A cattle baron takes in an orphaned boy and raises him, causing his own son to resent the boy. As they get older the resentment festers into hatred, and eventually the real son frames his ... See full summary »
Following the Second World War, a northern cannery combine negotiates for the purchase of a large tract of uncultivated Georgia farmland. The major portion of the land is owned by Julie Ann... See full summary »
John Phillip Law
Three navy men run into a shady producer who convinces them to invest into his new show. When they meet the show's female star attraction, they're sold. Have they become the latest showbiz players or just three more suckers?
All My Sons tells the story of Joe Keller, a successful, middle-aged, self-made man who has done a terrible and tragic thing. He framed his business partner for a crime and engineered his ... See full summary »
Edward G. Robinson,
The Skipper is a charming old man loved by all his neighbors. What they don't know is that he is also Mr. 880, an amateurish counterfeiter who has amazingly managed to elude the Secret ... See full summary »
In 1929 Arthur Upfield, Australia's premier crime writer, plotted the perfect murder for his novel The Sands of Windee. Meanwhile, one of his friends, stock-man Snowy Rowles, put the scheme... See full summary »
Two years ago, hunting guide Mike Davis was with a client who trespassed on diamond company land and found a rich lode; Paul Vogel, sadistic commandant of company police, beat Mike nearly to death but failed to learn the location. Now Mike is back in Diamantstad, South African desert, and manager Martingale has a better idea: he hires delectable adventuress Suzanne to ferret out Mike's secret. But she soon finds she's playing with fire. Written by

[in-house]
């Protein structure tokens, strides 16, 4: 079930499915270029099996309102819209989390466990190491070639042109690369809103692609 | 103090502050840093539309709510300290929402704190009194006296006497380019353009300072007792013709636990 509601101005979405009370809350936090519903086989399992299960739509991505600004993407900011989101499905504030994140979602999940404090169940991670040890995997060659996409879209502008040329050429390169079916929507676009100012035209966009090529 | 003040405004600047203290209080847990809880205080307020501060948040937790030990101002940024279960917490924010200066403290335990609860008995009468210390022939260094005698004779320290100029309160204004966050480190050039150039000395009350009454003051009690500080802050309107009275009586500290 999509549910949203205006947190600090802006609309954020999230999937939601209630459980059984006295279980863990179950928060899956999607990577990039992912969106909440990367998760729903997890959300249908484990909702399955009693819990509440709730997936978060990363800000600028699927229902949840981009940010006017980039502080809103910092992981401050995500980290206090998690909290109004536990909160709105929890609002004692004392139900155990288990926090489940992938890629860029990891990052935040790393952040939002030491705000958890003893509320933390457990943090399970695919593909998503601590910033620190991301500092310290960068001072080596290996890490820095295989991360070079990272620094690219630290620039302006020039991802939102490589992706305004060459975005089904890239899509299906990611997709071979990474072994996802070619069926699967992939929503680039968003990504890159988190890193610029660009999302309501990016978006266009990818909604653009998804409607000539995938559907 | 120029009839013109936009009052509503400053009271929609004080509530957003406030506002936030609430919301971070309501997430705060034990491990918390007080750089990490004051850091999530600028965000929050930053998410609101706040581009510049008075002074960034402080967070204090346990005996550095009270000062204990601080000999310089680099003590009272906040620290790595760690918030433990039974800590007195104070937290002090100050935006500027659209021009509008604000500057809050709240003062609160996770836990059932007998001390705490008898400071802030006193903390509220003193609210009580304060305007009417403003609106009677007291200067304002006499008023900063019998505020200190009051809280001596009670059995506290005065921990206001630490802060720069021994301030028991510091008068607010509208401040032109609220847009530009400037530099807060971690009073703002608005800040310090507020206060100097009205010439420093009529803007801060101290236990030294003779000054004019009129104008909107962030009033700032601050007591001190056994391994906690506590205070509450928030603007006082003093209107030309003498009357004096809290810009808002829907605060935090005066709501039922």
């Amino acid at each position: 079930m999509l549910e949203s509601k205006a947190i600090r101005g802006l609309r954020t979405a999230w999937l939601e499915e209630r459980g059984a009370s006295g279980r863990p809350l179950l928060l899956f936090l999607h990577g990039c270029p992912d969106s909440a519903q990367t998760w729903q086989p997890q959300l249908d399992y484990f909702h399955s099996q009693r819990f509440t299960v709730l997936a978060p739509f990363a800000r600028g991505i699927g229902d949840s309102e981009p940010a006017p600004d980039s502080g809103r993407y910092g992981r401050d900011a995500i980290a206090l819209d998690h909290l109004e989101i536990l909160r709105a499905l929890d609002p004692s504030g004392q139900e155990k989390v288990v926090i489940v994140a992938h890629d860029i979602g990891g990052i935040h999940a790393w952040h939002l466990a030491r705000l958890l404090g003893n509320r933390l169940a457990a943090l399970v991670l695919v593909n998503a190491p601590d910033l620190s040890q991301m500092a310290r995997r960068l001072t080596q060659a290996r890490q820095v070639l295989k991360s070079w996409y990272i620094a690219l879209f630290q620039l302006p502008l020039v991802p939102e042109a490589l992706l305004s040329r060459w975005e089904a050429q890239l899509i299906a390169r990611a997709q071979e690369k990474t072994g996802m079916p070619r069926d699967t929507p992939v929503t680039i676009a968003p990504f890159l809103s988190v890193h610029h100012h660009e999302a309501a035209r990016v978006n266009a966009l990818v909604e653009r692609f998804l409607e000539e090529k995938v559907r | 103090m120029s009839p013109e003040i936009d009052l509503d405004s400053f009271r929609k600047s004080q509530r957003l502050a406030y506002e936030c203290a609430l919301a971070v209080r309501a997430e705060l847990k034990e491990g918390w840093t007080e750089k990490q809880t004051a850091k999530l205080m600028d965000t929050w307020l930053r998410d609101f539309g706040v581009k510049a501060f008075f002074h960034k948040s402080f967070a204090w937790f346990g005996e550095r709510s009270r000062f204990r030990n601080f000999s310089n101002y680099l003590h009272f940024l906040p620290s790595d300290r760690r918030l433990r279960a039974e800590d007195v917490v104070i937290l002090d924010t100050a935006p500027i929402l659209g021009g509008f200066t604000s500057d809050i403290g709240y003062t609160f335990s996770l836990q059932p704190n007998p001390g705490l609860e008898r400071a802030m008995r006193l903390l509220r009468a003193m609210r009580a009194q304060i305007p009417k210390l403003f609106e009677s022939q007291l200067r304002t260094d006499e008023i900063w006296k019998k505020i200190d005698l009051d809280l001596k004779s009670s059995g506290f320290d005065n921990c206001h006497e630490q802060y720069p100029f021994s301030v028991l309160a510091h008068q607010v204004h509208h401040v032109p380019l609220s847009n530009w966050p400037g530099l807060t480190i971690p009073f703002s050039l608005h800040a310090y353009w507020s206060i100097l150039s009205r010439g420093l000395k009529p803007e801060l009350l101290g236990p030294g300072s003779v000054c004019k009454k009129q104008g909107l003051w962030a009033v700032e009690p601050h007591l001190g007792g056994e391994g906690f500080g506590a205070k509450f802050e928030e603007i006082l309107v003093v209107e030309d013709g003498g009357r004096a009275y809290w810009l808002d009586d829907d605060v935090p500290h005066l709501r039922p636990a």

Rod Crawford <email@example.com>
"Screen Director's Playhouse" broadcast a 30 minute radio adaptation of the movie on April 28, 1950 with Burt Lancaster reprising his film role. See more »
When Vogel tries to kiss Suzanne, the lighting changes completely from one cut to the next. See more »
This part of the desert of South Africa, where only a parched camel thorn tree relieves the endless parallels of time, space, and sky, surrounds like a rope of sand the richest diamond-bearing area in the world -- an uneasy land where men inflamed by monotony and the heat sometimes forget the rules of civilization.
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I rate this movie pretty highly and then I wonder, were Hollywood movies in the late 40s generally this good, in which case I'll have to see a lot more. "Rope of Sand" is so well made--the story clicks along, every shot is perfectly placed and serves the story, both day and night scenes in a desert are grandly photographed. The interiors are more elaborate than one might imagine, but Edith Head's costumes for Ms. Calvet guarantee that her character is irresistibly sexy. The cast has been gathered from across Europe and beyond--OK, some of them more difficult to follow than others--the supremely skilled actor, Claude Rains, Peter Lorre doing his elegant lowlife, Marais and Miranda singing in a nightclub. And of course young Burt Lancaster, both beautiful and doing the turns of his character. Credit then too to Paul Henreid, holding his own in a fight scene with Lancaster. And there's even a willingness to define South Africa by its racism, from the opening scene of a Black man being chased by converging trucks in the desert. I won't underline an inference about political economy.
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